TODAY, November 28, 2022, begins the first session of the Intergovernmental Negotiating Committee to draft a legally binding instrument on plastic pollution. While plastic pollution is a problem in itself, the production, use and disposal of plastics derived from fossil fuels are also linked to the broader issue of climate change. The meeting, called INC1, follows on from COP27. Given the link between plastics and climate change, it is critical that ICN1 delegates gathered in Punta del Este, Uruguay, lay the groundwork for a strong global plastics treaty.
Climate change, stifling plastic pollution, the Covid-19 pandemic that continues to show its ugly face, the deadly war on Ukraine and all its devastating effects – despite these damning realities, the World Health Organization reminds us that care oral health also need our attention, and now.
According to the “Report on the state of oral health in the world – towards universal health coverage for oral health by 2030”, published on November 18, 2022, approximately 3.5 billion people – 44 % of the world’s population – suffer from oral diseases. The most common oral disease is untreated decay of permanent teeth. The fact that it affects approximately 2 billion people makes it the most common non-communicable disease.
The report states that 514 million children suffer from untreated cavities in their baby teeth (baby teeth or first teeth), making it the “most common chronic childhood disease” in the world.
The WHO defines dental caries as “a progressive loss and breakdown (caries) of the hard tissues of the teeth (enamel and dentin) that occur when free sugars in food or drink are converted by bacteria into acids that destroy the tooth over time”. And what are free sugars? These are “all sugars added to foods by the manufacturer, cook or consumer, as well as naturally occurring sugars in honey, syrups and fruit juices. Cavities can lead to cavities, which are damaged areas of permanently on the hard surface of the teeth…”
Consumption of free sugars, according to the WHO, “is the single most important risk factor for dental caries…High sugar intake is directly linked to higher caries activity, and restriction of sugar intake decreases the incidence and severity of dental caries”. Yet companies that manufacture sugary foods and drinks, despite the clear link between the consumption of their products and poor oral health, seek to influence the health and education sectors “to project a socially responsible image, including for example sponsoring school sports activities and events. The WHO warns that “through sophisticated approaches to marketing, promotion and sales, these industries seek to influence consumer behavior and create an environment in which their products are universally available, affordable, accessible and attractive – a powerful and powerful threat to the oral health of the population”.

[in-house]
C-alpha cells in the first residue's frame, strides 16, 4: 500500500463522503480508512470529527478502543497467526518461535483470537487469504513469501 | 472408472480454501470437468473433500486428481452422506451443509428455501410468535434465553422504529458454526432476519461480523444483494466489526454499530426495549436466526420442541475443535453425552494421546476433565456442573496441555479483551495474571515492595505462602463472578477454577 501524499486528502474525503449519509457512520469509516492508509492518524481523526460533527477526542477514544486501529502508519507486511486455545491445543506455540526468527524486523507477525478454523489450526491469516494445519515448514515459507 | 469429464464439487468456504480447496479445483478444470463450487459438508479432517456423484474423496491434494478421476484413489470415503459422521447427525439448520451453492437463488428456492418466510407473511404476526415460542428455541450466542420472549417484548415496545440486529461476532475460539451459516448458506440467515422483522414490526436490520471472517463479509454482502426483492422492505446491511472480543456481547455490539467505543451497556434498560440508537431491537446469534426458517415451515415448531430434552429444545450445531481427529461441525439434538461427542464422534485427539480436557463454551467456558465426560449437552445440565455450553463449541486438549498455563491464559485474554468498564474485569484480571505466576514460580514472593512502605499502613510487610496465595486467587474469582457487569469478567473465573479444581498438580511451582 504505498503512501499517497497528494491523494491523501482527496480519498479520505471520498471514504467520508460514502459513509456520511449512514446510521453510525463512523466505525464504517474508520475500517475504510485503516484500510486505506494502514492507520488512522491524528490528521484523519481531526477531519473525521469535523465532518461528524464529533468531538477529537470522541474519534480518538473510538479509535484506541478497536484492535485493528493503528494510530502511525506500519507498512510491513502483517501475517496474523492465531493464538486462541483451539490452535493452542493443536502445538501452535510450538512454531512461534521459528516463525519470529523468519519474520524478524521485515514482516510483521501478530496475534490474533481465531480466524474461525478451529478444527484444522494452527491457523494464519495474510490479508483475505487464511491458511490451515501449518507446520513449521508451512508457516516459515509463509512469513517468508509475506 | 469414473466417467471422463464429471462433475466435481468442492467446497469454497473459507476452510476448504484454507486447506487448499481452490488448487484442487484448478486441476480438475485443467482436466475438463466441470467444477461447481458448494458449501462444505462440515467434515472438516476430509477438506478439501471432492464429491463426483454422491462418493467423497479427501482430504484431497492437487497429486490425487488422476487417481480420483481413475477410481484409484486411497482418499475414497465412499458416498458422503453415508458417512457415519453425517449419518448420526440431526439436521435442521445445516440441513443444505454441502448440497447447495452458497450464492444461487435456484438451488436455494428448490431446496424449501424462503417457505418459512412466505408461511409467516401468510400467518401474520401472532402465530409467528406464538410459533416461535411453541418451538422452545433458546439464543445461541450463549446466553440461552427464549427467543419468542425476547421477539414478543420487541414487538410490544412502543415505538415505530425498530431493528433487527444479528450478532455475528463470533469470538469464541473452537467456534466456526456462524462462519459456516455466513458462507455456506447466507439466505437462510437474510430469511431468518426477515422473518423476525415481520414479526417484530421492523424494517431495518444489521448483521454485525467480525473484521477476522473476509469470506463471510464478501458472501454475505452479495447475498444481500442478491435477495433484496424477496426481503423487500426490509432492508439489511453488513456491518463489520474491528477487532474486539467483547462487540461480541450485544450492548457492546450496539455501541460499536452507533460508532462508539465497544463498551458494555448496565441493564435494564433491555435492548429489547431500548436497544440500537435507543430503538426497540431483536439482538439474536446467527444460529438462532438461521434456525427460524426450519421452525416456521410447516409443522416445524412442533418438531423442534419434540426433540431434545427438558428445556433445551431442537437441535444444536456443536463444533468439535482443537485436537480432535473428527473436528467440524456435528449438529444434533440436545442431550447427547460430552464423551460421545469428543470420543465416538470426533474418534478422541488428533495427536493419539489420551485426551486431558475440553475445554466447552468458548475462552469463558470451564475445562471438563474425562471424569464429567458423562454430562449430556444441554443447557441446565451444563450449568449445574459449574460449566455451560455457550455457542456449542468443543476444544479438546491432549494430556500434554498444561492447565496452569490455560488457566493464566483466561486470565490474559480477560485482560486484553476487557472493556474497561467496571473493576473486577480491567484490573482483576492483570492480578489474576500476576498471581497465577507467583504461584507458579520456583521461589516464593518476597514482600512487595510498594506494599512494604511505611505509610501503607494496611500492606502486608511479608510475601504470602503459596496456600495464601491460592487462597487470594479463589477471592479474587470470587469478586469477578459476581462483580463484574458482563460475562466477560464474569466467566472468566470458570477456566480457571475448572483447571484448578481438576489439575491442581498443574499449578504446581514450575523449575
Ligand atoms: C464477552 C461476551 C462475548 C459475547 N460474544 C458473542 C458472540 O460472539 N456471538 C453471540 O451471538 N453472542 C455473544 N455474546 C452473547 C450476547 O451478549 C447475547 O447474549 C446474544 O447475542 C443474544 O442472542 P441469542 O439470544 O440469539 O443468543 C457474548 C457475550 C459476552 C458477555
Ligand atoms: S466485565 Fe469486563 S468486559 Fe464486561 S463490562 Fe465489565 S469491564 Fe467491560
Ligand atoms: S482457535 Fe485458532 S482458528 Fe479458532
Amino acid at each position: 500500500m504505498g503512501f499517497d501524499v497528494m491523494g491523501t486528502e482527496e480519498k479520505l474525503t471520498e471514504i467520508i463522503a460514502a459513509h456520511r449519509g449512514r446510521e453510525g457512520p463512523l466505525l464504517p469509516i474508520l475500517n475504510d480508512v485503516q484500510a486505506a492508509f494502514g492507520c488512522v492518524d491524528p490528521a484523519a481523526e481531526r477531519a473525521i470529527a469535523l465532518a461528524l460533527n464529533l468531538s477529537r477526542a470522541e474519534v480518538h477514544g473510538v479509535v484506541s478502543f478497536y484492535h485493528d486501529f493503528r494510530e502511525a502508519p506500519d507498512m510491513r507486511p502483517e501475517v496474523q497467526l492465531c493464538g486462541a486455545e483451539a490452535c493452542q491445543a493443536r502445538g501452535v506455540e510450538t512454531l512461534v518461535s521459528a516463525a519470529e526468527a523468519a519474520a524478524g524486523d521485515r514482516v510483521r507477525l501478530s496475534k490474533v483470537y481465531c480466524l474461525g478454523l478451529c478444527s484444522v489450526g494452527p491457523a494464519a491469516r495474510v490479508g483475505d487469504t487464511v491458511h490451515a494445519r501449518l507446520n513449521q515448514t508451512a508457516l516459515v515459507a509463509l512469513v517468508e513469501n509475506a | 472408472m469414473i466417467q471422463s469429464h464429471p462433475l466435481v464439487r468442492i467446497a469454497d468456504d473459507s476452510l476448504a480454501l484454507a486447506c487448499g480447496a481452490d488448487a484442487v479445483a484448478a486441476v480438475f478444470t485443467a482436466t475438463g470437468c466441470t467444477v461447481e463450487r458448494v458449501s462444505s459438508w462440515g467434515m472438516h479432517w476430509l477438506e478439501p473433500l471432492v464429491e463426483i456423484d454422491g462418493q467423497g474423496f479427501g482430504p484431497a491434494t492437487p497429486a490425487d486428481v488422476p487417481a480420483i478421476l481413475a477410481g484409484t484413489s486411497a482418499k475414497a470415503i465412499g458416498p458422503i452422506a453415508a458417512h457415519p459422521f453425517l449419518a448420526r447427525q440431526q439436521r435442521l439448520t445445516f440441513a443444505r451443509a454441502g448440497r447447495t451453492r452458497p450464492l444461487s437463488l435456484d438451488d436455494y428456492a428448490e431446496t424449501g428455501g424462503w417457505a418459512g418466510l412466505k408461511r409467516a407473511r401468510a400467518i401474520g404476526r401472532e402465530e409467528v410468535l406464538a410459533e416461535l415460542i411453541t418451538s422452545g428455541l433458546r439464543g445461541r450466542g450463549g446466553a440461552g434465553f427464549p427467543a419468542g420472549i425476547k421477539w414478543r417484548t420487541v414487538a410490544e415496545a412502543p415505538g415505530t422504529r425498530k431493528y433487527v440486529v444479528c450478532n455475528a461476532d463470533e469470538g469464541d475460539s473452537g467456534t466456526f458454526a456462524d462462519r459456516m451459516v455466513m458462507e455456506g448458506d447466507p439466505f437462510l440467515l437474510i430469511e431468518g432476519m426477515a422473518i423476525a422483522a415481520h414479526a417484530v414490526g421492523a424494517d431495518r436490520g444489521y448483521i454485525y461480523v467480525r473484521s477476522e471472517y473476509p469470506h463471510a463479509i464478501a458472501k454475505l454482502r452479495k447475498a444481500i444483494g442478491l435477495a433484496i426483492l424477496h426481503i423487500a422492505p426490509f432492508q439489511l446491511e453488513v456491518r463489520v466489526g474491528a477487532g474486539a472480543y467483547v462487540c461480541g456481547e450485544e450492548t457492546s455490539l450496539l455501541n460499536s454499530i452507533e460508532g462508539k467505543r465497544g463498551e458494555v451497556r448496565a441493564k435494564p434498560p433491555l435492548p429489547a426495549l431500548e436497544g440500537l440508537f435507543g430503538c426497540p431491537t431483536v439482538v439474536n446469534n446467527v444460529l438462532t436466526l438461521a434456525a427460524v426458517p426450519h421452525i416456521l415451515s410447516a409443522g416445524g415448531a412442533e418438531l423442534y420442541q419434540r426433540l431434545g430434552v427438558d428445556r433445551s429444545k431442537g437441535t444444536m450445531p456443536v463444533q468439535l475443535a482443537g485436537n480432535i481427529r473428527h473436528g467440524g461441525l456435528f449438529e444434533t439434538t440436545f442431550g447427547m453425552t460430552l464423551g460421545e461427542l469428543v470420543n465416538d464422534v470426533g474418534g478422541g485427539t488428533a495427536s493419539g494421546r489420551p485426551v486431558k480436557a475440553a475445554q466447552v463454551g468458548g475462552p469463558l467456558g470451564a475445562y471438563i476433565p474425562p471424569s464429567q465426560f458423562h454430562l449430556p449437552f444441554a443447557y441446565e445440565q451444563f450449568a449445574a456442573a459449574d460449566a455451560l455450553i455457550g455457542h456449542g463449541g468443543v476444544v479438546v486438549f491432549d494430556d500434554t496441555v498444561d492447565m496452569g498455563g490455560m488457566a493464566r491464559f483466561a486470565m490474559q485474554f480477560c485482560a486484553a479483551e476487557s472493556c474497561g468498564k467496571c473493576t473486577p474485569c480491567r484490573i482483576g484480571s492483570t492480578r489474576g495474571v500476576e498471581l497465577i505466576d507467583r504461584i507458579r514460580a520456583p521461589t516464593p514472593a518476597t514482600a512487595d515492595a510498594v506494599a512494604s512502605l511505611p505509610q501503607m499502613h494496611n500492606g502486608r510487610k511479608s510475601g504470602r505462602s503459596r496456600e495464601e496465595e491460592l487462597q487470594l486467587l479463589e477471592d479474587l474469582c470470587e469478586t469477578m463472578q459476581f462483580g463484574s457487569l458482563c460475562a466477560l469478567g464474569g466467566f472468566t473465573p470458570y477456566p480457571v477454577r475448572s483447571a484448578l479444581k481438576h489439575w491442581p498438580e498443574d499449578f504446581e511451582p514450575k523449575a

While the foods and drinks that destroy our teeth are universally available and affordable, even the most basic oral health care is not. According to Oral Health Country Profiles, even fluoride toothpaste is considered unaffordable in the Philippines with 1.2 working days needed to purchase an annual supply of fluoride toothpaste per person. In comparison, in Thailand and Singapore, a person only needs to work 0.6 and 0.1 days, respectively, to earn enough money to buy a year’s worth of toothpaste. The combination of the high price of toothpaste and low per capita income makes toothpaste of the recommended quality and quantity unaffordable for the average Filipino.
Thailand is identified as a model in the Global South by having routine or preventive oral health care, as well as essential and advanced curative oral health care through government funded covered health insurance. WHO’s ambitious goal is – as the title of its report indicates – to include oral health in universal health coverage in all member states by 2030. In the Philippines, I understand, the Oral health care is not yet covered by PhilHealth, with the exception of certain surgical procedures. . The Department of Education promotes oral health through daily toothbrushing with fluoride toothpaste, although this is only done in schools that receive toothpaste. Commercial fluoride toothpastes are expensive, but much cheaper alternatives that meet the recommended fluoride concentration and are locally produced are in fact available. The WHO strongly recommends that “measures to promote the production, marketing and sustainable use of fluoridated toothpaste be taken to counter the observed trends of increasing market share of non-fluoridated toothpaste in some countries. The quality of the products and the sale of counterfeit products must be checked regularly. A test of different brands of toothpaste a few years ago revealed that several brands sold in the Philippines did not contain the minimum recommended concentration of fluoride.
Poor oral health may not be life threatening. However, as Habib Benzian and colleagues pointed out in their commentary to the WHO report (The Lancet, November 18, 2022), “the cumulative negative impacts of oral diseases on societies and economies are unacceptable and harm to human development”. It would be even more unacceptable not to take decisive action to combat poor oral health given the availability of affordable and cost-effective interventions.
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